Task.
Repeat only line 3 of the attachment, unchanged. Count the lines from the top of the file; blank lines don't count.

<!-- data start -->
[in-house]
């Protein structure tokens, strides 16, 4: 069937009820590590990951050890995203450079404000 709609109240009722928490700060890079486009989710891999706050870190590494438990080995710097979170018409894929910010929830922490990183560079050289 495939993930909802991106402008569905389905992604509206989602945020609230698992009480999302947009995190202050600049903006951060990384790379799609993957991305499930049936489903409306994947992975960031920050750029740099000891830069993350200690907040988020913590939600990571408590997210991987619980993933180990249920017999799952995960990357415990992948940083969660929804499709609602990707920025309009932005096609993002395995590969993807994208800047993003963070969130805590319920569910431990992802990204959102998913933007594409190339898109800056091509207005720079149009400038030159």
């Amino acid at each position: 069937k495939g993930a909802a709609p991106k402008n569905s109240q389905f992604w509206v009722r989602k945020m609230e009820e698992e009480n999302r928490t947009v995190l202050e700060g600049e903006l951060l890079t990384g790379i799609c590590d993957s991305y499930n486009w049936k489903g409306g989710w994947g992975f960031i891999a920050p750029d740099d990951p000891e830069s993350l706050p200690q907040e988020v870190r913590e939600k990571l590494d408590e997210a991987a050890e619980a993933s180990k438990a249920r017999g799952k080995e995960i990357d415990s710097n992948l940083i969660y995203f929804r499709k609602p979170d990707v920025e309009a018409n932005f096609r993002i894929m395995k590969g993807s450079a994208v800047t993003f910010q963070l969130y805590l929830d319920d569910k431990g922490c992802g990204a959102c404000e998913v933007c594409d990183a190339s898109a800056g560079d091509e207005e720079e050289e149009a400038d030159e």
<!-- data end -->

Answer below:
């Amino acid at each position: 069937k495939g993930a909802a709609p991106k402008n569905s109240q389905f992604w509206v009722r989602k945020m609230e009820e698992e009480n999302r928490t947009v995190l202050e700060g600049e903006l951060l890079t990384g790379i799609c590590d993957s991305y499930n486009w049936k489903g409306g989710w994947g992975f960031i891999a920050p750029d740099d990951p000891e830069s993350l706050p200690q907040e988020v870190r913590e939600k990571l590494d408590e997210a991987a050890e619980a993933s180990k438990a249920r017999g799952k080995e995960i990357d415990s710097n992948l940083i969660y995203f929804r499709k609602p979170d990707v920025e309009a018409n932005f096609r993002i894929m395995k590969g993807s450079a994208v800047t993003f910010q963070l969130y805590l929830d319920d569910k431990g922490c992802g990204a959102c404000e998913v933007c594409d990183a190339s898109a800056g560079d091509e207005e720079e050289e149009a400038d030159e």